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About Coverity
Coverity, Inc., (www.coverity.com), the development testing leader, is the trusted standard for companies that need to protect
their brands and bottom lines from software failures. More than 1,100 Coverity customers use Coverity’s development testing
suite of products to automatically test source code for software defects that could lead to product crashes, unexpected behavior,
security breaches, or catastrophic failure. Coverity is a privately held company headquartered in San Francisco. Coverity is
funded by Foundation Capital and Benchmark Capital.
Coverity SCan: 2011 open SourCe integrity report
16
Appendix A: Coverity Scan 2011 Open Source Integrity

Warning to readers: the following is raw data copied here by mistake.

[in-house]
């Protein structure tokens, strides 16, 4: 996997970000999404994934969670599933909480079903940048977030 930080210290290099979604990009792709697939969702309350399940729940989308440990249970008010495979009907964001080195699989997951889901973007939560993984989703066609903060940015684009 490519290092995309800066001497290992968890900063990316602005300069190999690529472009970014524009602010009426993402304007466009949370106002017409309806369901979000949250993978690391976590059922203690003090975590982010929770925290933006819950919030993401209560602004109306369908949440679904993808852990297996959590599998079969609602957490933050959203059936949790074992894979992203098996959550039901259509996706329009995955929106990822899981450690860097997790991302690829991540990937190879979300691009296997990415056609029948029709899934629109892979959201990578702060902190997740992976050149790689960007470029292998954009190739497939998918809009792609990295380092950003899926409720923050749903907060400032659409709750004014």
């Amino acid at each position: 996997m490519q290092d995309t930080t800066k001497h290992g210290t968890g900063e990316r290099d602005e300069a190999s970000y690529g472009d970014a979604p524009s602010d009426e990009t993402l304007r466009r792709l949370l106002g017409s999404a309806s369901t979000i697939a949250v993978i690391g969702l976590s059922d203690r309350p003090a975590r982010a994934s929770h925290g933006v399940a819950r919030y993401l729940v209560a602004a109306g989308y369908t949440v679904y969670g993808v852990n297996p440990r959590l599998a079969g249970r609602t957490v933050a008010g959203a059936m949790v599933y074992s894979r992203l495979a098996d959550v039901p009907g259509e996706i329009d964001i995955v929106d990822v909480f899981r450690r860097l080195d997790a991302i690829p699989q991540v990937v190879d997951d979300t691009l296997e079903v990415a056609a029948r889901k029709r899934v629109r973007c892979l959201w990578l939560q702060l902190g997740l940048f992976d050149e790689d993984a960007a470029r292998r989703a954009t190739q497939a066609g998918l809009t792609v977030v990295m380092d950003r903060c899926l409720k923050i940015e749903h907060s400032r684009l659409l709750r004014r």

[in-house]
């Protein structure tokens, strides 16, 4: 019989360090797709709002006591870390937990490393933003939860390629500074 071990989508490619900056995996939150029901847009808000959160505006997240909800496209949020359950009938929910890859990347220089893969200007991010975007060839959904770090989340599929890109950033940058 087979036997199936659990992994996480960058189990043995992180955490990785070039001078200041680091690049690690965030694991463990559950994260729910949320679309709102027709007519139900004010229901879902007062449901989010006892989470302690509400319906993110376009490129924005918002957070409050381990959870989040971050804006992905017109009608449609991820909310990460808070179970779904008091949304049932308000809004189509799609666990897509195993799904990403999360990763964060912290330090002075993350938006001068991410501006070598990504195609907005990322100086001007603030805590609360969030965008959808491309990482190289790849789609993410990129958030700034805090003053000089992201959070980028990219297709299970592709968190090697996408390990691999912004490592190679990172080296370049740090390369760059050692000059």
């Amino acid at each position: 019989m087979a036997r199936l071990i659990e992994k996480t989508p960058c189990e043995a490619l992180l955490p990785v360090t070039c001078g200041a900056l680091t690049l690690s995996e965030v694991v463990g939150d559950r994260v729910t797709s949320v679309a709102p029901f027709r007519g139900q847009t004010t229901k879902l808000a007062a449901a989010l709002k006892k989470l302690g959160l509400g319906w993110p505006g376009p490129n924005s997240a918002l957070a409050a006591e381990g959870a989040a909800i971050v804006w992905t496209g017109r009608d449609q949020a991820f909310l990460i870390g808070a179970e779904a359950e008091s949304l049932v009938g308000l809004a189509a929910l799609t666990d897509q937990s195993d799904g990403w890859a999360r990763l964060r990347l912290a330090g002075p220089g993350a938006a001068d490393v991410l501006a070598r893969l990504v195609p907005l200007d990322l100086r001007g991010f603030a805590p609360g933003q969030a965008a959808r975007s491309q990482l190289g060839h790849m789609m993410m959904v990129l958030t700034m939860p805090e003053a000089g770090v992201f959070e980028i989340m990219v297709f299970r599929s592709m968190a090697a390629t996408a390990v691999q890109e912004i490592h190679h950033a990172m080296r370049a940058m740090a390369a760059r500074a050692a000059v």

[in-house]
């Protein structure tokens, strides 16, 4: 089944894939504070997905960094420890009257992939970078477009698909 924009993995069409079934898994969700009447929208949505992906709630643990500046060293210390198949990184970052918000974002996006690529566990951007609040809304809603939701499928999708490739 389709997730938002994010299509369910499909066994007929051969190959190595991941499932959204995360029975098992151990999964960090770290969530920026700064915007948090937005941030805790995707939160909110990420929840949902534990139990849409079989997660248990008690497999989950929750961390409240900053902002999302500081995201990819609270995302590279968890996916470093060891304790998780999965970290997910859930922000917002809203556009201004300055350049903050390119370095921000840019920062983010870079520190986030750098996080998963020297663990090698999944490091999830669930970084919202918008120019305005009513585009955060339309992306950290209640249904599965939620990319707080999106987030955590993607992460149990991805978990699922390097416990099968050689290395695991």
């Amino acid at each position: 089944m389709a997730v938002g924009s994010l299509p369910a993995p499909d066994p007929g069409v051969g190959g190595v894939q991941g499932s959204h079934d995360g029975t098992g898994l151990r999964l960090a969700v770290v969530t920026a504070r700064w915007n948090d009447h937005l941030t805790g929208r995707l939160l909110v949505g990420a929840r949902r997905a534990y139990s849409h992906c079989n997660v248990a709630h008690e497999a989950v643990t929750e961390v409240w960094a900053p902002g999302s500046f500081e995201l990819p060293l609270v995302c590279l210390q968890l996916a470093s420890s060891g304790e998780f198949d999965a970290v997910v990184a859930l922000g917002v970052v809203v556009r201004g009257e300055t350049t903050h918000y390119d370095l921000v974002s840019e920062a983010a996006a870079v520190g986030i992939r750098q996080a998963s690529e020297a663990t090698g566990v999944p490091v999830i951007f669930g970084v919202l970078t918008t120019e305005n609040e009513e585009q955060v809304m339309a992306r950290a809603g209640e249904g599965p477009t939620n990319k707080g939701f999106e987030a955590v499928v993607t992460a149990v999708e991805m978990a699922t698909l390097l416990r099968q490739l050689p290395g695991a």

Report Aggregate Findings

TaBLe 1: CoveriTy SCan DaTa
Total Lines of Code Scanned 37,446,469
Average Defect Density (as of 12/31/2011) 0.45
Number of Outstanding Defects (as of 12/31/2011) 16,884
Number of Defects Fixed in 2011 6,133
TaBLe 2: MoST CoMMon DeFeCTS ouTSTanDing
Defect category Quantity impact
Control Flow Issues 3,128 Medium
Null Pointer Dereferences 2,818 Medium
Uninitialized Variables 2,051 High
Memory - Corruptions 1,551 High
Error Handling Issues 1,535 Medium
Resource Leaks 1,384 High
Integer Handling Issues 1,368 Medium
Memory - Illegal Access 1,136 High
Insecure Data Handling 824 Medium
Incorrect Expression 550 Medium
Concurrent Access Violations 253 Medium
API Usage Errors 178 Medium
Program Hangs 107 Medium
Class Hierarchy Inconsistencies 1 Medium
Coverity SCan: 2011 open SourCe integrity report